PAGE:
Portrait of a Lady (On the Smallest Canvas You’ve Ever Seen)

While you may already know of Martha Jane Starr as a local philanthropist, advocate for women and families, and significant contributor to the development of UMKC from the 1950s-2000s (for more on that, see this), you may not have known that she and her husband, John W. Starr, were avid collectors of portrait miniatures.

Richard Cosway's "Portrait of a Lady," from the mid-18th- early 19th century. Part of The Starr Collection of Portrait Miniatures, and currently on display at the Nelson-Atkins Museum of Art. Image courtesy of the Nelson-Atkins Museum of Art.

Richard Cosway’s “Portrait of a Lady,” from the mid-18th- early 19th century. Part of The Starr Collection of Portrait Miniatures, and currently on display at the Nelson-Atkins Museum of Art. Image courtesy of the Nelson-Atkins Museum of Art.

The portrait miniature, developed in the 16th century, gained popularity in the 17th and 18th centuries. In the days before photography, the portrait miniature served a similar function to the snapshot. Lovers carried portrait miniatures of their beloved; fathers sent portrait miniatures of their daughters to potential suitors; and mothers kept portrait miniatures of their children. Portrait miniatures were often affixed to jewelry, such as rings and lockets, or were used to decorate the tops of snuff boxes.

During their marriage, Mr. and Mrs. Starr amassed The Starr Collection of Portrait Miniatures, a collection of over 250 portrait miniatures, which they donated to the Nelson-Atkins Museum of Art through an initial gift in 1958, and subsequent donation in 1965. The collection represents portrait miniatures from the 16th through through the 19th centuries, and remains on rotating permanent display in gallery P27 at the museum.

Although easy to overlook, the portrait miniatures in the Starr Collection merit closer attention. (As in, you may want to bring your magnifying glass with you.) It’s easy to take the portraits for granted, until you begin to notice the tiny details within each one: a miniature pearl necklace, the ruffles on the front of a gentleman’s shirt, or the folds in a blue satin sash looped over a lady’s shoulder. (And, keep in mind that most of these miniatures are little more than 2”x2”.) Each individual face in the collection has a story and a history of its own. The collection even includes a series of “eye miniatures,” close-up miniature paintings of a beloved’s eye, which were popular tokens of affection in the late 18th and early 19th centuries.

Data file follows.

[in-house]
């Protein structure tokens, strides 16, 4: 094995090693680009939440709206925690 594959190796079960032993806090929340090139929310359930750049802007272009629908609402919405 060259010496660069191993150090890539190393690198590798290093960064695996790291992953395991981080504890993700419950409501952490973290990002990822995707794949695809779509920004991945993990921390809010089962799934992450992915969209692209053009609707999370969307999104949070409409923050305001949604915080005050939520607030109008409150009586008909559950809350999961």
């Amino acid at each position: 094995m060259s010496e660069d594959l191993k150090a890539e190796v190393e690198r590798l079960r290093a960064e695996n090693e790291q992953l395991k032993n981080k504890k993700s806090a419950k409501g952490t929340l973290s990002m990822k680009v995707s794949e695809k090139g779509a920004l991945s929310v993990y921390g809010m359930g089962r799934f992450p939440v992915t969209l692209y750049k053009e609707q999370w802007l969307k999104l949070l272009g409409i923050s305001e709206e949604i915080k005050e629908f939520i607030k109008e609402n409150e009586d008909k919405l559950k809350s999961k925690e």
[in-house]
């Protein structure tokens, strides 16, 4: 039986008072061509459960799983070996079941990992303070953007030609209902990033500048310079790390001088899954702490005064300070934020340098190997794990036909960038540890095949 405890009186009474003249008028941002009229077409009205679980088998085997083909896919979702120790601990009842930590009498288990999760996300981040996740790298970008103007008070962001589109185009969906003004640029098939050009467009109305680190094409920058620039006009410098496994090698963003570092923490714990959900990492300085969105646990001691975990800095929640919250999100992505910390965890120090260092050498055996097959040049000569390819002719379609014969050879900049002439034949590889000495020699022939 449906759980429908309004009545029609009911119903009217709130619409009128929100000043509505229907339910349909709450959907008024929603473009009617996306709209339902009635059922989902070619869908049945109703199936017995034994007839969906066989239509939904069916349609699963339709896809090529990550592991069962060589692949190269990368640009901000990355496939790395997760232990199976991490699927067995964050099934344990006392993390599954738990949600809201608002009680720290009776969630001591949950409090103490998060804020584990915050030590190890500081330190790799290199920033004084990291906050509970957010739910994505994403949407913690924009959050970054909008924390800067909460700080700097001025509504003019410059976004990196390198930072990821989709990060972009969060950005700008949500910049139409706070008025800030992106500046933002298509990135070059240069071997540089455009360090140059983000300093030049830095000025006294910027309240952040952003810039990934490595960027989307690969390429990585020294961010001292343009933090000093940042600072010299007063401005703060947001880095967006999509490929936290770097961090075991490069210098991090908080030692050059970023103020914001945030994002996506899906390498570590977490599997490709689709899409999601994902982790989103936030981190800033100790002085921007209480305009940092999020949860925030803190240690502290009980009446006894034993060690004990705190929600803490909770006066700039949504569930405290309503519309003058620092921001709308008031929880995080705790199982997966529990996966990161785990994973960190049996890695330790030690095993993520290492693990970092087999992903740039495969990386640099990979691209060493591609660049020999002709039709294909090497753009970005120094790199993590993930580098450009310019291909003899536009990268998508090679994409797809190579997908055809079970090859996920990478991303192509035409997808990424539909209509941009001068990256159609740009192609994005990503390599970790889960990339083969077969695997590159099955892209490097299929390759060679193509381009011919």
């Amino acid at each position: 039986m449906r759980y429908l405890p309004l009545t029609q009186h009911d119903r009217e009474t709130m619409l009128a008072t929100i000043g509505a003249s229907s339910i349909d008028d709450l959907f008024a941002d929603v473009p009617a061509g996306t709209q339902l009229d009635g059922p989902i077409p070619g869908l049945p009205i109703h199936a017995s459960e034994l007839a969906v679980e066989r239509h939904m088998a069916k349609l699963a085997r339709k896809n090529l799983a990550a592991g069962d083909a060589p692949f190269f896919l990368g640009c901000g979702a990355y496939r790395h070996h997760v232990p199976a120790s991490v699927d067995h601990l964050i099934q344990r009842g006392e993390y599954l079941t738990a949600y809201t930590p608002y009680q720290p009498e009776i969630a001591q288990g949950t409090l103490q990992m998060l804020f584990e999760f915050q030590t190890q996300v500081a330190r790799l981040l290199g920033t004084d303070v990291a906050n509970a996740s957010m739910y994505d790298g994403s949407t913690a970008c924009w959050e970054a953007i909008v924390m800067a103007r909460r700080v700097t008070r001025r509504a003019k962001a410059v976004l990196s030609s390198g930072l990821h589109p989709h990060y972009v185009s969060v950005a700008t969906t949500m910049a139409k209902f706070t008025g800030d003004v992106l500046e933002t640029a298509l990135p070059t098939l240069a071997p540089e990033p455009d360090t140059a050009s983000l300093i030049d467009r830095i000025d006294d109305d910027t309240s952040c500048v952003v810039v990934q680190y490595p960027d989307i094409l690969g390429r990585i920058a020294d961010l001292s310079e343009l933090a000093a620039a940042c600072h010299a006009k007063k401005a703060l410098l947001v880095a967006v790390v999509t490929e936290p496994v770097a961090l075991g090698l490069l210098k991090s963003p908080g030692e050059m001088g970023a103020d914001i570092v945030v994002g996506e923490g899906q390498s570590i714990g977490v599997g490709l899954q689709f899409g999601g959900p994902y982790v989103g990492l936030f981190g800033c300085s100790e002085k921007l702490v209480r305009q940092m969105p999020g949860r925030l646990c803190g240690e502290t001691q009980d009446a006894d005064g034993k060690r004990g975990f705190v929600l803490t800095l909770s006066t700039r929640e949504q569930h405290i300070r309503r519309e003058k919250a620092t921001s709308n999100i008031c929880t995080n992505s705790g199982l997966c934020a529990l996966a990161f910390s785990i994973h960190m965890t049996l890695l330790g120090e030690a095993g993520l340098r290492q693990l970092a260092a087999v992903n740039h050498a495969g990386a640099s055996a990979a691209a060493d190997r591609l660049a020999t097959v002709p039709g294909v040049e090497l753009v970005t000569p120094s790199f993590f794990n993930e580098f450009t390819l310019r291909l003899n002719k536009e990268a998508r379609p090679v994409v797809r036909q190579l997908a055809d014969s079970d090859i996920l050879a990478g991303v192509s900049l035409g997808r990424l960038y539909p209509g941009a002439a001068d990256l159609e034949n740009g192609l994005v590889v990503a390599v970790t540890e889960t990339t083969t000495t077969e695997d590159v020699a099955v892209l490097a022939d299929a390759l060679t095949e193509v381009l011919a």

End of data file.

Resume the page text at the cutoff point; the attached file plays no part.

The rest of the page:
VandA

A letter to the Victoria and Albert Museum in London from a Nelson-Atkins curator, written on behalf of Mrs. Starr.

To enrich a historical understanding of the Starrs’ collection of portrait miniatures, LaBudde Special Collections possesses a series of correspondence between the Starrs and the Nelson-Atkins (along with several other museums). The letters document the debut of the collection at the Nelson, as well as the Starrs’ correspondence, with the aid of the Nelson-Atkins’ curators, to organize donations and collections with other museums around the world. Correspondences include letters to and from the Victoria & Albert Museum, the Museum of Modern Art, the Cleveland Museum of Art, the Huntington Gallery, and the Saint Louis Art Museum. The letters document not only the relationships that the Starrs built with museums and collectors around the world, but also serve as a testament to their desire to curate a life and legacy together.

letterfromsaintlouis

A letter from a fan of the newly donated collection at the Nelson-Atkins, addressed to Mr. Starr.

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